Unicode support is growing, but there will doubtless be legacy data in other encodings that must be read for centuries to come. Such encodings include ASCII and Latin-1, as well as less common encoding schemes such as EBCDIC and MacRoman. There are multiple encodings in use for Arabic, Turkish, Hebrew, Greek, Cyrillic, Chinese, Japanese, Korean, and many other languages and scripts. The Reader and Writer classes allow you to read and write data in these different character sets. The String class also has a number of methods that convert between different encodings (though a String object itself is always represented in Unicode).
Modern desktop and server Java environments are pretty well guaranteed to have these six character sets available:
All other encodings are optional and may not be supported in any given VM. Most VMs will have many more encodings as well, but only these six are almost certain to be present. They're likely to be more interoperable, not just with Java but with other programs written in other languages. Some VMs, especially on Windows, omit some of the more obscure or larger encodings to save space. J2ME VMs will likely include many fewer to save space, and they don't have the java.nio.charsets package at all.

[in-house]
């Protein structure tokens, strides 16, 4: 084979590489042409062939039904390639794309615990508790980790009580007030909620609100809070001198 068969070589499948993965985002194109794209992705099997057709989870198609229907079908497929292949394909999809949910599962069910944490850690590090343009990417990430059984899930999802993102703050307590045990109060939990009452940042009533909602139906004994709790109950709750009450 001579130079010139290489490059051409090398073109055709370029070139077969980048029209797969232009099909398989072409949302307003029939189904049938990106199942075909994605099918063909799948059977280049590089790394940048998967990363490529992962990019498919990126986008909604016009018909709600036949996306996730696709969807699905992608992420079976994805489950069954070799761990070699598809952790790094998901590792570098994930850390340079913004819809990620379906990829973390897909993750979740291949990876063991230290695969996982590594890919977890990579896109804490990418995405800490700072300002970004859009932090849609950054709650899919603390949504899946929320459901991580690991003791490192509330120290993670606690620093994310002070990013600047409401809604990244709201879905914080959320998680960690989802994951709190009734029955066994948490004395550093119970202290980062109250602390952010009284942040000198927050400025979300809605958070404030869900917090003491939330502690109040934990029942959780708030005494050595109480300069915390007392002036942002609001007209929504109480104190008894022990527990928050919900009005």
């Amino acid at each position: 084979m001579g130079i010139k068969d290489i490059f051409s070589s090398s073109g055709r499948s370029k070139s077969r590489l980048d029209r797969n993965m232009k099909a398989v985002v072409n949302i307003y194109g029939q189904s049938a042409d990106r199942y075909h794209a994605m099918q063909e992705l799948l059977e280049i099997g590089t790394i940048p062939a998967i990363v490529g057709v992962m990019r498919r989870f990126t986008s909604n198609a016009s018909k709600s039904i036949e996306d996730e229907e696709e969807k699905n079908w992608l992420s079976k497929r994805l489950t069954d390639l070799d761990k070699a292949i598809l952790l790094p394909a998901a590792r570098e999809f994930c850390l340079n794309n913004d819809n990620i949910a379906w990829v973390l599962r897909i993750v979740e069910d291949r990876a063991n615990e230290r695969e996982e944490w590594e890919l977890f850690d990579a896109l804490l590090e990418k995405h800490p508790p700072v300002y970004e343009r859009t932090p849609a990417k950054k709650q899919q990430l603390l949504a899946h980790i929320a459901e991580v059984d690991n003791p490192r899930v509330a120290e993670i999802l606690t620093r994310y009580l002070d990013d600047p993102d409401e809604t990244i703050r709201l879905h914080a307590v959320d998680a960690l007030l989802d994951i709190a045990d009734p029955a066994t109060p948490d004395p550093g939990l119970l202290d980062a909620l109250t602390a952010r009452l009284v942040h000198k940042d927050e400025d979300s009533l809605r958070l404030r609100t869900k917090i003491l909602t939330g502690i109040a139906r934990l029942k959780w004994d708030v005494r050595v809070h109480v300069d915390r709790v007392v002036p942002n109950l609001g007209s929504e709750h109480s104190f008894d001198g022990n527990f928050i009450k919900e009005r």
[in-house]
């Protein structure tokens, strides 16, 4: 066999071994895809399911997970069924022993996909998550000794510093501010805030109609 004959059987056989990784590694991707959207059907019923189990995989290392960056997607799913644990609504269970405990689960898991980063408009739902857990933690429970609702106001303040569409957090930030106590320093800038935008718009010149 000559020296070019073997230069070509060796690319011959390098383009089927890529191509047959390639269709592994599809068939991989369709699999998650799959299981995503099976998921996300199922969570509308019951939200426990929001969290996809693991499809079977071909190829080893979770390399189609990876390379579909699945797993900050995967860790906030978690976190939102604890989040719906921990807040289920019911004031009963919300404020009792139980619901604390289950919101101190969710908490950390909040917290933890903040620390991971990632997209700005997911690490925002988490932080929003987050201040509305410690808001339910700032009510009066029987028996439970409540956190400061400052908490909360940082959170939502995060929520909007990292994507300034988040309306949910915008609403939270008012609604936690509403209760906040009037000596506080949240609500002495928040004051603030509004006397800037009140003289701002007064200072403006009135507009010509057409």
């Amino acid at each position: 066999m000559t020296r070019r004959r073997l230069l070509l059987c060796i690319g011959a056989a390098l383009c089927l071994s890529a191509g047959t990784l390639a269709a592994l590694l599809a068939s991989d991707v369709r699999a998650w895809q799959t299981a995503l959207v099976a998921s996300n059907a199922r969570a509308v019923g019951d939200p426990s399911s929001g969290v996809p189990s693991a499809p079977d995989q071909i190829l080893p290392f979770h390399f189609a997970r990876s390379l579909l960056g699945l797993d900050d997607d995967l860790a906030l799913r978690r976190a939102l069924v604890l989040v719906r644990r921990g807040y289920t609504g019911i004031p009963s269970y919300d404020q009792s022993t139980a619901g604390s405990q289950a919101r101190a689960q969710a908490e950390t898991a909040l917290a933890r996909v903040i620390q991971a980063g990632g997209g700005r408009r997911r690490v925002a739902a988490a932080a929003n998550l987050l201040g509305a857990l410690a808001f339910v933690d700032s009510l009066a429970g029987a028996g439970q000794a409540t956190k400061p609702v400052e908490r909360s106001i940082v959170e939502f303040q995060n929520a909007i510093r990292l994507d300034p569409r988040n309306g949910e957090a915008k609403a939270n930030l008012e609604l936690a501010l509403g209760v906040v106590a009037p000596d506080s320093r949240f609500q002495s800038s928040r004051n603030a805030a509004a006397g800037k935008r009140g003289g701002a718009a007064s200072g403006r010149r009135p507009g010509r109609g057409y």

If you've installed Sun's JRE/JDK, a basic set of encodings is included in the standard rt.jar file along with all the other classes from the Java class library. There may also be a charsets.jar file that includes several dozen additional encodings, such as MacRoman and SJIS.
Streams in Memory
The File System
Working with Files
File Dialogs and Choosers
Character Sets and Unicode
Readers and Writers
Formatted I/O with java.text
The Java Communications API
The J2ME Generic Connection Framework